Skip to comments.Academic Hypocrisy (Thomas Sowell)
Posted on 02/20/2012 10:25:51 AM PST by jazusamo
It is fascinating to see people accusing others of things that they themselves are doing, especially when their own sins are worse.
Academics love to say that businesses are not paying enough to people who work for them. But where in business are there people who are paid absolutely nothing for strenuous work that involves risks to their health?
In academia, that situation is common. It is called college football. How often have you watched a big-time college football game without seeing someone limping off the field or being carried off the field?
College athletes are not to be paid because this is an "amateur" sport. But football coaches are not only paid, they are often paid higher salaries than the presidents of their own universities. Some make over a million dollars a year.
Academics also like to accuse businesses of consumer fraud. There is indeed fraud in business, as in every other aspect of human life including academia.
When my academic career began, half a century ago, I read up on the academic market and discovered that there was a chronic over-supply of people trained to be historians. There were not nearly enough academic posts available for people who had spent years acquiring Ph.D.s in history, and the few openings that there were for new Ph.D.s paid the kind of salaries you could get for doing work requiring a lot less education.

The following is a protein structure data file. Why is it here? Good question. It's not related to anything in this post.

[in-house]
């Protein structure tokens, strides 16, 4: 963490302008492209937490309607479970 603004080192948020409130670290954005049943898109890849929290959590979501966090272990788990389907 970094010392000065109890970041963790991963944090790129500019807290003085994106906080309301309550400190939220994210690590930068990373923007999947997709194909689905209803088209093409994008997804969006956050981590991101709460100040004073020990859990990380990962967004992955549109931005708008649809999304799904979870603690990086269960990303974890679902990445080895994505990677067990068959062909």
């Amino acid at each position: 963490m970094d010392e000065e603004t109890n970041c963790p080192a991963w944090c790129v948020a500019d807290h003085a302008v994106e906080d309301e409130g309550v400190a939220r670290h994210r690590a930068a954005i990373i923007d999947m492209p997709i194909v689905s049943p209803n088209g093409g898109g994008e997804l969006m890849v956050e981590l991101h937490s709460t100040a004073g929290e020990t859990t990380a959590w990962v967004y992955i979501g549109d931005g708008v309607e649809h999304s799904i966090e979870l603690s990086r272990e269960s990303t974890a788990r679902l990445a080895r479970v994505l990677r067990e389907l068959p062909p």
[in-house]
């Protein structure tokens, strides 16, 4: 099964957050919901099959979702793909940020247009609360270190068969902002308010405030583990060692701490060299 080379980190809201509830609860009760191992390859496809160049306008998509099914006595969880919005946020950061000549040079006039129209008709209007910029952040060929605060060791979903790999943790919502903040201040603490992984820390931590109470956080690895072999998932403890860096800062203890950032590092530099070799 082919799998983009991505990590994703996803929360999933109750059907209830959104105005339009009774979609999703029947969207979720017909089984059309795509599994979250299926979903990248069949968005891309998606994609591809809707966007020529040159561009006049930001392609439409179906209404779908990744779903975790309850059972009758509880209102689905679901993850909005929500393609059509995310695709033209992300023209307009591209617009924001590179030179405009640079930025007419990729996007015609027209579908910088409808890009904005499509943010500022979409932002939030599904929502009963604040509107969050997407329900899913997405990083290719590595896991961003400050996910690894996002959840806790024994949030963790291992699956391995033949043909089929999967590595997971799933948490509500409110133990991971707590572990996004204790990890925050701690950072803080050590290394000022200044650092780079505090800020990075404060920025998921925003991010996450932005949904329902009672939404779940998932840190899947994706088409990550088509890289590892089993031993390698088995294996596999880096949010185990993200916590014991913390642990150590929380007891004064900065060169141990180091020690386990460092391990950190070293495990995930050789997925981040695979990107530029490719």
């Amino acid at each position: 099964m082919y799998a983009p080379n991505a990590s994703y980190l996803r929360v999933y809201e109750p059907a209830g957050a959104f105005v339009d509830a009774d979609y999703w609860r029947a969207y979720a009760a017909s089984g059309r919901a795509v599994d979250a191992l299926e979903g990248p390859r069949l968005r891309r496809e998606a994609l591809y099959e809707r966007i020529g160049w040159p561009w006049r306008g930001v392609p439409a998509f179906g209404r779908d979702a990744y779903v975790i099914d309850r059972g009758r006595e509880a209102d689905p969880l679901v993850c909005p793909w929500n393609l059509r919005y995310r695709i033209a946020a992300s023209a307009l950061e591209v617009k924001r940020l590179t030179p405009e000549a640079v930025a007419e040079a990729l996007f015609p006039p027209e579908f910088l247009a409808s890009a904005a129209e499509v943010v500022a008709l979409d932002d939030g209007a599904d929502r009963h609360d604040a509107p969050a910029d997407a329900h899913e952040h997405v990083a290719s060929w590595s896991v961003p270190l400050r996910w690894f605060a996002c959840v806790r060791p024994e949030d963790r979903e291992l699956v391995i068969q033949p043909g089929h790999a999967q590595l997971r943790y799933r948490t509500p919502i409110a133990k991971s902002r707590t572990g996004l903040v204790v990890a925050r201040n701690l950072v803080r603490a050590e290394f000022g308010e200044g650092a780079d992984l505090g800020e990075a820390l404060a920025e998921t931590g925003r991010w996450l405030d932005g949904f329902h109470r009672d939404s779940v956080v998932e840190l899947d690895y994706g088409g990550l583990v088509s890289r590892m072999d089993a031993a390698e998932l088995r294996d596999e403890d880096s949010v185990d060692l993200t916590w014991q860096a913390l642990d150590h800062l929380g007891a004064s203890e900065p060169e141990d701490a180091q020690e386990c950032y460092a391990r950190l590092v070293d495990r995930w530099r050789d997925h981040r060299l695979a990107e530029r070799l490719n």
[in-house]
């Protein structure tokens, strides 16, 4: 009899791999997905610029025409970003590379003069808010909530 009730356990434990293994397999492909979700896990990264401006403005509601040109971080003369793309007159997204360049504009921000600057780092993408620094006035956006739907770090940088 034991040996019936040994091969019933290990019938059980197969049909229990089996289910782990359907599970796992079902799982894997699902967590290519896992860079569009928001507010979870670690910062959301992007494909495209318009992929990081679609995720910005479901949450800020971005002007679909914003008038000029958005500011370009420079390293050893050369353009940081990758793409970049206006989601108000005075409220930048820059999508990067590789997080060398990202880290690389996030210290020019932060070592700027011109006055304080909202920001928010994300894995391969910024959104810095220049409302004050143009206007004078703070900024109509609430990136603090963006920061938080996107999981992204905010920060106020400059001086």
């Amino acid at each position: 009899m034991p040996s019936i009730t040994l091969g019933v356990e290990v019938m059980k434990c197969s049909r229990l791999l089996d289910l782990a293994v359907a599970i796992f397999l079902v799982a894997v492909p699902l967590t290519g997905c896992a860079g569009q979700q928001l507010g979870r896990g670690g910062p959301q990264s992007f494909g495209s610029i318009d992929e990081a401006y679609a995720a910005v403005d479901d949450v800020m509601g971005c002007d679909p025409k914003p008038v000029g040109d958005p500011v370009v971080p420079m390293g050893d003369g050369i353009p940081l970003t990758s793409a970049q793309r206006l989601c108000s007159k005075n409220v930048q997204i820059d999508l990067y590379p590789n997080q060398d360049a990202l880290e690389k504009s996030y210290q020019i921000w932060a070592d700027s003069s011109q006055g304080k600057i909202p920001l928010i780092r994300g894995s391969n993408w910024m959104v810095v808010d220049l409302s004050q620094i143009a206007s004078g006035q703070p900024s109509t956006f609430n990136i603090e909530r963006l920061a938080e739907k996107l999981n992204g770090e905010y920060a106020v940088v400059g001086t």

My own pay as a beginning instructor in economics was not high but it was certainly higher than that for beginning historians.
Now, 50 years later, there is a long feature article in the February 17th issue of The Chronicle of Higher Education on the chronic over-supply of historians. Worse yet, leading university history departments are resisting demands that they keep track of what happens to their students after they get their Ph.D.s and inform prospective Ph.D.s of what the market is like.
If any business operated this way, selling customers something that was very costly in time and money, and which the sellers knew in advance was almost certain to disappoint their expectations, academics would be bursting with indignation and demanding full disclosure to the customers, if not criminal prosecutions.
But The Chronicle of Higher Education reports "faculty resistance" to collecting and publishing information on what happens to a university's history Ph.D.s after they leave the ivy-covered walls with high hopes and low prospects.
At a number of big-name universities Northwestern, Brown and the University of North Carolina's flagship campus at Chapel Hill at least one-fourth of their 2010 history Ph.D.s are either unemployed or their fate is unknown.
At Brown University, for example, 38 percent of their 2010 Ph.D.s are in that category, compared to only 25 percent who have tenure-track appointments.